With large-scale cyber attacks becoming increasingly common, having an effective defence strategy in place has never been more important. A big challenge, however, is ensuring senior management fully understands the issue.
By its nature, cyber security is a complex topic. The rapidly evolving threat landscape and a constant flow of new tools makes keeping up a far from trivial task. Chief Information Security Officers (CISOs) face the additional challenge of clearly communicating the challenges faced and strategies required to their board of directors. C-suite executives need to fully understand what investments are required and why.
Using the right information
Senior managers love metrics that show levels of expenditure and returns on investment. They want to understand the types of threats their organisation is facing and what can be done to mitigate them. Unfortunately, however, this is often not the type of information that is provided to them by their CISO.
All too often they are given presentations that show the hundreds of thousands of anti-malware alerts that have occurred as evidence of a return on investments made in security tools. This, however, does little to help them understand the challenge faced by their security team and the steps that need to be taken to overcome it.
It's understandably tough for executives to fully understand IT security. Five years ago, they were signing cheques for antivirus programs and a few hundred one-time password fobs. Yet now their security teams are demanding sandboxing, decryption capabilities and security analysis platforms.
Boards are also grappling with factors such as increasing security regulations and constant media coverage of high-profile breaches. They realise they need to not only protect the reputation of their organisation but also their own personal brands. No one wants to be the person at the helm of a company that has been breached.
The job of the CISO is to make the C-suite feel prepared and briefed on the threats that can have an impact their organisations, and do this in a way that avoids esoteric geek-speak and is centred around information to which they can relate.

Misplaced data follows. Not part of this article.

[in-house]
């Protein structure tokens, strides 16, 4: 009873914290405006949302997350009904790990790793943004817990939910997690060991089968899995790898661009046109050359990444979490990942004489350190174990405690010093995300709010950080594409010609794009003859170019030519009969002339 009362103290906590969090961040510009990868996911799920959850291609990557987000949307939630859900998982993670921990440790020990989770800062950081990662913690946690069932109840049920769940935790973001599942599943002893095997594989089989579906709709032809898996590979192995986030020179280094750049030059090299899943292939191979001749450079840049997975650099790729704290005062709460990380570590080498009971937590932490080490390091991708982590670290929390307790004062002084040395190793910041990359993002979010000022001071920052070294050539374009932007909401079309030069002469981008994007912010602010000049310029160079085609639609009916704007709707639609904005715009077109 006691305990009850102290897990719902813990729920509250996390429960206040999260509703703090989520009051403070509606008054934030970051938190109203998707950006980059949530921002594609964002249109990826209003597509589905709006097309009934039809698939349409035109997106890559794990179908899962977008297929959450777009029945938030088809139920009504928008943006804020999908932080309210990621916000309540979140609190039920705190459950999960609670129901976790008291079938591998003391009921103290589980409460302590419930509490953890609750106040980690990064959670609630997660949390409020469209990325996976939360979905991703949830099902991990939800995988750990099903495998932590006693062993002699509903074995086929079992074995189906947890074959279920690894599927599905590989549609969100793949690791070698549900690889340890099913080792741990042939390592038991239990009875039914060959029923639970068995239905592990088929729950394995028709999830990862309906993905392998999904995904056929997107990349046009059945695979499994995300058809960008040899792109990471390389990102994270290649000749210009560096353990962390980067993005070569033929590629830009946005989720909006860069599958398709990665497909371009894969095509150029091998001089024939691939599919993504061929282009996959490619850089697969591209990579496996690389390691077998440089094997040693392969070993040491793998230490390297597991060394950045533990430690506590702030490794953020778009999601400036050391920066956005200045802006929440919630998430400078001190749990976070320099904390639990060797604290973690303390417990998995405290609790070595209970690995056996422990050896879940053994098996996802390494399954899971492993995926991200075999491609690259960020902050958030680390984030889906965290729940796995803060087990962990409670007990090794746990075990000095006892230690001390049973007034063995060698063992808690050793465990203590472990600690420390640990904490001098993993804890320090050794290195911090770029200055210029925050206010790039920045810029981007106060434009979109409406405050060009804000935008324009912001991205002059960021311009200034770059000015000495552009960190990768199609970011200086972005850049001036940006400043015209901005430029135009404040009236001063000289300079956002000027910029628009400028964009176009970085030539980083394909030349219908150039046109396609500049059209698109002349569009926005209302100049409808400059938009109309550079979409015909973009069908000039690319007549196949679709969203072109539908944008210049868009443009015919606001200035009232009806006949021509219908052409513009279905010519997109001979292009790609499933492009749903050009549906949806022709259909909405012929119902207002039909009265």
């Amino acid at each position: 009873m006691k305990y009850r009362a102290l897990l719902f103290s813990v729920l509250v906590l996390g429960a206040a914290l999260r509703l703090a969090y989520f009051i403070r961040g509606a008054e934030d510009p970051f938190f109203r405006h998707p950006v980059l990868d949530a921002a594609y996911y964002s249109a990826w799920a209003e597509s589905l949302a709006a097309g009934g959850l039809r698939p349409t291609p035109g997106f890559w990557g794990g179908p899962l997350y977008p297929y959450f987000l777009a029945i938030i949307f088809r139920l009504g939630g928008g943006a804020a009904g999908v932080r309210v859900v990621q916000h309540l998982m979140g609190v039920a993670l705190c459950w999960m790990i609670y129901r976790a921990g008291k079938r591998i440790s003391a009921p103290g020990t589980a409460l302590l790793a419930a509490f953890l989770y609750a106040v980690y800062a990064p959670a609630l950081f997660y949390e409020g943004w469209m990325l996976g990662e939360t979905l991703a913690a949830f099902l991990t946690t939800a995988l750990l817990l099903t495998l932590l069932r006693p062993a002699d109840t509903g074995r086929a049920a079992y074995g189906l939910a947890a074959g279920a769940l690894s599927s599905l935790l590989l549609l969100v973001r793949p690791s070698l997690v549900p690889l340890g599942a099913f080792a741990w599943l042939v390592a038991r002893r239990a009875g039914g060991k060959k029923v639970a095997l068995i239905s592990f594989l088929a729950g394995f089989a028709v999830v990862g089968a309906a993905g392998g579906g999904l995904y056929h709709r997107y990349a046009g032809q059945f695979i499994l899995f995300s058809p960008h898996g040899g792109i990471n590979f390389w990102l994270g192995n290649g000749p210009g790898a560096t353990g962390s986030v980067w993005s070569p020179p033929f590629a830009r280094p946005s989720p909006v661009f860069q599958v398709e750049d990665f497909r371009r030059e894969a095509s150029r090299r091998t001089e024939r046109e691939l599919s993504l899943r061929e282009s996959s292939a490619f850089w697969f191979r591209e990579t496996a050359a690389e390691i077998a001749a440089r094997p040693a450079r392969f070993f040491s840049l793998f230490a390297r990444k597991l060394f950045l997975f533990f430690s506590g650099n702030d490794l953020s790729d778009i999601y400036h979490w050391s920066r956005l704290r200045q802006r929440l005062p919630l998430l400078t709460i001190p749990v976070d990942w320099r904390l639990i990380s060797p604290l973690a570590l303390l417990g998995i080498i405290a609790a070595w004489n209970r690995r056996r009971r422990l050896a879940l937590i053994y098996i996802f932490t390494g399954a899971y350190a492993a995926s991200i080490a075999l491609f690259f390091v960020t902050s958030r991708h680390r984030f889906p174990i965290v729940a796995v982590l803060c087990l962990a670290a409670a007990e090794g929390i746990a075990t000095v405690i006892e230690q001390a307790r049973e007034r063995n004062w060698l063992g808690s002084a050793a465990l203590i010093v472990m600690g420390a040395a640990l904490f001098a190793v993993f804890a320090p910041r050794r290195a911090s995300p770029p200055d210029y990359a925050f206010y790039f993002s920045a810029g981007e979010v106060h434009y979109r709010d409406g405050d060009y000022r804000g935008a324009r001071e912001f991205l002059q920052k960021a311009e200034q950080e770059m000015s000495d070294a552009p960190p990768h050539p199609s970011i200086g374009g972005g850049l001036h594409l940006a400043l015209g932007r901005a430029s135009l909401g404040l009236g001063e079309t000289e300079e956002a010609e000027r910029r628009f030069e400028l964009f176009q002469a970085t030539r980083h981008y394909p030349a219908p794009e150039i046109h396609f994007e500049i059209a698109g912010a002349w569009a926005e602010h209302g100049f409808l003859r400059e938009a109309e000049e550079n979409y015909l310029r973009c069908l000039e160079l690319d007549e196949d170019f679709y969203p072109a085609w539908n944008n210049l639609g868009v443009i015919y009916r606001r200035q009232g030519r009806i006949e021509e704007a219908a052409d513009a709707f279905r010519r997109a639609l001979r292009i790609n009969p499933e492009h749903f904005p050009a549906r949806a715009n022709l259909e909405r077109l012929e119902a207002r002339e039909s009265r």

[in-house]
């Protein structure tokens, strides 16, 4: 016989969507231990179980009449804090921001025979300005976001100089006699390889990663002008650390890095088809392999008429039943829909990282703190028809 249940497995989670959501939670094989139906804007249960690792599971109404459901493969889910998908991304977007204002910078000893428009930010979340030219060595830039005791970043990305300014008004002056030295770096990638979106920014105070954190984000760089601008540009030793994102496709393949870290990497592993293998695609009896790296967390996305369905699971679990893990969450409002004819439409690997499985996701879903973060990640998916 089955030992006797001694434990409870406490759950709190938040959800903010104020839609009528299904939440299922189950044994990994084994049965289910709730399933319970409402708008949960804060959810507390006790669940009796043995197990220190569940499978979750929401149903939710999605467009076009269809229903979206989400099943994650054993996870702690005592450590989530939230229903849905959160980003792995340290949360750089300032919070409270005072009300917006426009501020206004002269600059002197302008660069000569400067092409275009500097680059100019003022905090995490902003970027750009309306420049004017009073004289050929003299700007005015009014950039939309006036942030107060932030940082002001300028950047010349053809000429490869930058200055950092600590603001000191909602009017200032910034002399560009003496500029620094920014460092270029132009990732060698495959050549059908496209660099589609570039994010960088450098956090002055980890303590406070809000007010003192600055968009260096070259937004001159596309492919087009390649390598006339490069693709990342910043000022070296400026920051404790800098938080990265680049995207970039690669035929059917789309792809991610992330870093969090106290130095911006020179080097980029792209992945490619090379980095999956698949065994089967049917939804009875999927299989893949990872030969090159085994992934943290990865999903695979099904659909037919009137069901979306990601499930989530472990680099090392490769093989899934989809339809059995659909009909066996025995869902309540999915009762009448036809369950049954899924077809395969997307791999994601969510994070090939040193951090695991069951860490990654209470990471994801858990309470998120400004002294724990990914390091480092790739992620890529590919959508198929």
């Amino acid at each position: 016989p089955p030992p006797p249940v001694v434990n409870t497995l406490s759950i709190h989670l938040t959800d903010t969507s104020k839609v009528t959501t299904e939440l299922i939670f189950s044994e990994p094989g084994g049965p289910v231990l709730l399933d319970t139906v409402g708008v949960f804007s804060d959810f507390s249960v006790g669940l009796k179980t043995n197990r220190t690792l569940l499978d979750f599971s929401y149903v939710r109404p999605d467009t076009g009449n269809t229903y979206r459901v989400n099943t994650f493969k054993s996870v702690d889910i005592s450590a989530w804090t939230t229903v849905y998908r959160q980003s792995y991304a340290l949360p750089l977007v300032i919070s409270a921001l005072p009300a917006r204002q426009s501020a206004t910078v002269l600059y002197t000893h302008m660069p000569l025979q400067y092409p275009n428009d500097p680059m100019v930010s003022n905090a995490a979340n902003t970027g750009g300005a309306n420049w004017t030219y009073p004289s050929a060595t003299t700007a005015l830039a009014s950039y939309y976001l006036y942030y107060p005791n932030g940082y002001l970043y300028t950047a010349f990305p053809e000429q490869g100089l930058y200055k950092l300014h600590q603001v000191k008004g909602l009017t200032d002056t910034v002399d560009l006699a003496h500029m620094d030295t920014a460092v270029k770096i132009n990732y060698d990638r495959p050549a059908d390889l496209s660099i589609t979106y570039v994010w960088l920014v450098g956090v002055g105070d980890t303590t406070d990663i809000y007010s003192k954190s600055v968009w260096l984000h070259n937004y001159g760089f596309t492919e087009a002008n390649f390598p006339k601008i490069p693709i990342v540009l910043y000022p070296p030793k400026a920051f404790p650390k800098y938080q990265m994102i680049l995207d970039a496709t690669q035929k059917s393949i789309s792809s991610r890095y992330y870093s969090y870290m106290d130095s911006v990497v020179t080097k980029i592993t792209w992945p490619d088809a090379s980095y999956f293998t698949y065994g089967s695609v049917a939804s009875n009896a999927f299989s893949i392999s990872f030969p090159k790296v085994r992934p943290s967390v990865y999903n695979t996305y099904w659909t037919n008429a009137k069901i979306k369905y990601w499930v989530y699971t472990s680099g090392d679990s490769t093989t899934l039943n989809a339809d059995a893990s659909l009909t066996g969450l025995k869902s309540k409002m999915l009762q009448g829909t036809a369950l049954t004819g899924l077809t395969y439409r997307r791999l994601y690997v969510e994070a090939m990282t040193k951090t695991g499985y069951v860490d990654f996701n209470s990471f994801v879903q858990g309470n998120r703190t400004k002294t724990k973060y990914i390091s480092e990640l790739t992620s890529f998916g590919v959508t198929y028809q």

Begin with the context
When asked by the board to provide insight into the security challenge, a CISO needs to begin with the big picture. The discussion should start by relating the challenge to the organisation's long-term strategic objectives.
Security should be positioned in relation to goals such as achieving first-class customer service, keeping a lid on costs, and improving workplace productivity. Executives need to understand exactly how the security function can add value in these areas. The CISO needs to ensure that the C-suite views the security not as a “department of no” but rather as a department of “no problem.” They should understand the goal is to mitigate business risk rather than promise absolute security.
By adopting holistic security programs, the team should be able to support the organisation reach its business objectives. If the objective is to improve customer satisfaction online, the security team can improve user authentication through unobtrusive multi-factor authentication. If overall IT spending has to be cut, the team can support a move to IaaS in the public cloud through a robust security architecture that maps controls from the existing on-premise environment to the cloud. As a function, the team therefore evolves to become a trusted advisor and enabler.
The importance of metrics
By establishing business-aligned security objectives, the CISO and security team can then provide meaningful metrics to the C-suite, rather than just frantically waving around firewall logs and anti-malware reports. To achieve this, the team has to understand what needs to be measured, why it needs to be measured, and how measurements change over time.
Metrics can be used for a range of tasks. These include justifying expenditure, providing information about risks and highlighting patterns and trends in attack traffic. Metrics are also useful for reporting incident data and highlighting strengths, weaknesses and gaps in capability. They are also a valuable way to demonstrate compliance.
Metrics should always support the strategic priorities of the organisation. When they do, it shows the board that the security team shares its common interests. Done well, metrics allow both parties to speak the same language.
Getting to know the board
An organisation's board is not some collective, inanimate object. It probably comprises six to 10 senior executives, each with their own motivations, idiosyncrasies, objectives and priorities.
Risks, and therefore metrics, that resonate with one board member won't always resonate with another. While being invited to board meetings is a great way to provide an update and present findings, CISOs also need to establish relationships with individuals.
It's important to clearly communicate to each person the value that the IT and security teams deliver. The CISO must be in a position to demonstrate they can measure what matters and provide the board with an honest assessment of the level of protection there is for the organisation's critical assets and data.
If this can be clearly and consistently communicated, the CISO and security teams role will be understood and their contribution to the organisation valued at all times.